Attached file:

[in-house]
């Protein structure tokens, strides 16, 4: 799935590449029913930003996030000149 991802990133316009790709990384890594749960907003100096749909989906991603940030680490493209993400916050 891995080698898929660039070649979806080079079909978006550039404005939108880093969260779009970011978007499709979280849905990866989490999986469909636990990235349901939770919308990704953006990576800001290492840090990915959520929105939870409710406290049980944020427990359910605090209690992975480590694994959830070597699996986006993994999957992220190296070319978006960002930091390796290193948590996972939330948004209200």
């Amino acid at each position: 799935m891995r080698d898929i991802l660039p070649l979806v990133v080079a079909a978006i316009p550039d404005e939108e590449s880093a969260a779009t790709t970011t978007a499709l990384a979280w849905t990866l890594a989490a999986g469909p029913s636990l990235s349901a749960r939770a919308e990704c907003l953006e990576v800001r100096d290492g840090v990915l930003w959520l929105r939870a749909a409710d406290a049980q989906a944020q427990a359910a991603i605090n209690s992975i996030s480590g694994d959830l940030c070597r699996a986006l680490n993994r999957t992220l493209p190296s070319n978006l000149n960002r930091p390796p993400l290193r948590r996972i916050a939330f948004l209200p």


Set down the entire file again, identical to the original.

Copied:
[in-house]
């Protein structure tokens, strides 16, 4: 799935590449029913930003996030000149 991802990133316009790709990384890594749960907003100096749909989906991603940030680490493209993400916050 891995080698898929660039070649979806080079079909978006550039404005939108880093969260779009970011978007499709979280849905990866989490999986469909636990990235349901939770919308990704953006990576800001290492840090990915959520929105939870409710406290049980944020427990359910605090209690992975480590694994959830070597699996986006993994999957992220190296070319978006960002930091390796290193948590996972939330948004209200």
């Amino acid at each position: 799935m891995r080698d898929i991802l660039p070649l979806v990133v080079a079909a978006i316009p550039d404005e939108e590449s880093a969260a779009t790709t970011t978007a499709l990384a979280w849905t990866l890594a989490a999986g469909p029913s636990l990235s349901a749960r939770a919308e990704c907003l953006e990576v800001r100096d290492g840090v990915l930003w959520l929105r939870a749909a409710d406290a049980q989906a944020q427990a359910a991603i605090n209690s992975i996030s480590g694994d959830l940030c070597r699996a986006l680490n993994r999957t992220l493209p190296s070319n978006l000149n960002r930091p390796p993400l290193r948590r996972i916050a939330f948004l209200p």